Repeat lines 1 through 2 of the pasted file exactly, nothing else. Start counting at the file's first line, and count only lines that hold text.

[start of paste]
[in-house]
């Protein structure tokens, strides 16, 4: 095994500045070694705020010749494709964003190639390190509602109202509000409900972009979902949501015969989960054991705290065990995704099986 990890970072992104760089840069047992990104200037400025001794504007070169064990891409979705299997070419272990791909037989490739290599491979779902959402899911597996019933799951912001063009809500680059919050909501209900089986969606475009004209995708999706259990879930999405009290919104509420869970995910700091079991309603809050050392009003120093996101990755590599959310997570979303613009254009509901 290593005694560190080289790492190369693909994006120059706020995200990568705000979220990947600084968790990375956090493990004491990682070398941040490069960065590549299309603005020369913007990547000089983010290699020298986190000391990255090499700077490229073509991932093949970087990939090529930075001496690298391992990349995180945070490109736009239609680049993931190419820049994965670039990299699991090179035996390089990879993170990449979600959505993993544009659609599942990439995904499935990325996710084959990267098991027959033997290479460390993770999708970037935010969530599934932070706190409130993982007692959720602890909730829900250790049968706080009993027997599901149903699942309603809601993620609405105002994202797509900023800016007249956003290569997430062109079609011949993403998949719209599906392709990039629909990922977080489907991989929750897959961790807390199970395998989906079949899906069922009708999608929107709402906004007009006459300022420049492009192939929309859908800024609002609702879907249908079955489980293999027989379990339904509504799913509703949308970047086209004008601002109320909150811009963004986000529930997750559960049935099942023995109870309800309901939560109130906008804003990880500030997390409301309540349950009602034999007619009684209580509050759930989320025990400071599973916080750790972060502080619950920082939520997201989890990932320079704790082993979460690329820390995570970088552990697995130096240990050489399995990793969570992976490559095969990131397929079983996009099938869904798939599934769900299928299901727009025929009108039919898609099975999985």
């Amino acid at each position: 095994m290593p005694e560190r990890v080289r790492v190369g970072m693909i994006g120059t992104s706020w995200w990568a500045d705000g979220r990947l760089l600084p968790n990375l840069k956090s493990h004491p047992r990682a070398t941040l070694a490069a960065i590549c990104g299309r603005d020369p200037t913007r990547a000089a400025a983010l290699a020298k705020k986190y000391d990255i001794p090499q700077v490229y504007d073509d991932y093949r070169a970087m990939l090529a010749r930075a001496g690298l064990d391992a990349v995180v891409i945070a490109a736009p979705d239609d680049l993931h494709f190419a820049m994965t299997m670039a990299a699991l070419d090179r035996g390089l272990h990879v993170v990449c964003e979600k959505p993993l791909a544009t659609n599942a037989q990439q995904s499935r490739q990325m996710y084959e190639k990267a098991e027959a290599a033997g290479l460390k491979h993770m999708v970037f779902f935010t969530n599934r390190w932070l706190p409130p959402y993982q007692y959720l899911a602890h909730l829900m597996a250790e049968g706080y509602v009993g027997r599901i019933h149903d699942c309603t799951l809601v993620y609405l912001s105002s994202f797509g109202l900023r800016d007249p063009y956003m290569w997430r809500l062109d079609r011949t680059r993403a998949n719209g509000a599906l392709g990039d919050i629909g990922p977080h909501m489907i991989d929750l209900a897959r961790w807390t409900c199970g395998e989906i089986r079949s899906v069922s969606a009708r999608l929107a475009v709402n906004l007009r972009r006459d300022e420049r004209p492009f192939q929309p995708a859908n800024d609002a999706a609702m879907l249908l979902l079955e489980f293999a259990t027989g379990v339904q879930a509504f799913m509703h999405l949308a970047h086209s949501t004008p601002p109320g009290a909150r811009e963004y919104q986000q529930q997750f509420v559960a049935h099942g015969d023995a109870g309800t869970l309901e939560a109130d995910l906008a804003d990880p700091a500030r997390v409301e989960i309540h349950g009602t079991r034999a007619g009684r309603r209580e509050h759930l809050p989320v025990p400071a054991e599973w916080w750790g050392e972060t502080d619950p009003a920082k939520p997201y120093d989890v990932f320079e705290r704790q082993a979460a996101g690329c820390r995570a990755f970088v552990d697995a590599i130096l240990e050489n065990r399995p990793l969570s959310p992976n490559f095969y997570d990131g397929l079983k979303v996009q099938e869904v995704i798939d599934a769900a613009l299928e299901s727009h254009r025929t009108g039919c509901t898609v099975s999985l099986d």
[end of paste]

[in-house]
């Protein structure tokens, strides 16, 4: 095994500045070694705020010749494709964003190639390190509602109202509000409900972009979902949501015969989960054991705290065990995704099986 990890970072992104760089840069047992990104200037400025001794504007070169064990891409979705299997070419272990791909037989490739290599491979779902959402899911597996019933799951912001063009809500680059919050909501209900089986969606475009004209995708999706259990879930999405009290919104509420869970995910700091079991309603809050050392009003120093996101990755590599959310997570979303613009254009509901 290593005694560190080289790492190369693909994006120059706020995200990568705000979220990947600084968790990375956090493990004491990682070398941040490069960065590549299309603005020369913007990547000089983010290699020298986190000391990255090499700077490229073509991932093949970087990939090529930075001496690298391992990349995180945070490109736009239609680049993931190419820049994965670039990299699991090179035996390089990879993170990449979600959505993993544009659609599942990439995904499935990325996710084959990267098991027959033997290479460390993770999708970037935010969530599934932070706190409130993982007692959720602890909730829900250790049968706080009993027997599901149903699942309603809601993620609405105002994202797509900023800016007249956003290569997430062109079609011949993403998949719209599906392709990039629909990922977080489907991989929750897959961790807390199970395998989906079949899906069922009708999608929107709402906004007009006459300022420049492009192939929309859908800024609002609702879907249908079955489980293999027989379990339904509504799913509703949308970047086209004008601002109320909150811009963004986000529930997750559960049935099942023995109870309800309901939560109130906008804003990880500030997390409301309540349950009602034999007619009684209580509050759930989320025990400071599973916080750790972060502080619950920082939520997201989890990932320079704790082993979460690329820390995570970088552990697995130096240990050489399995990793969570992976490559095969990131397929079983996009099938869904798939599934769900299928299901727009025929009108039919898609099975999985």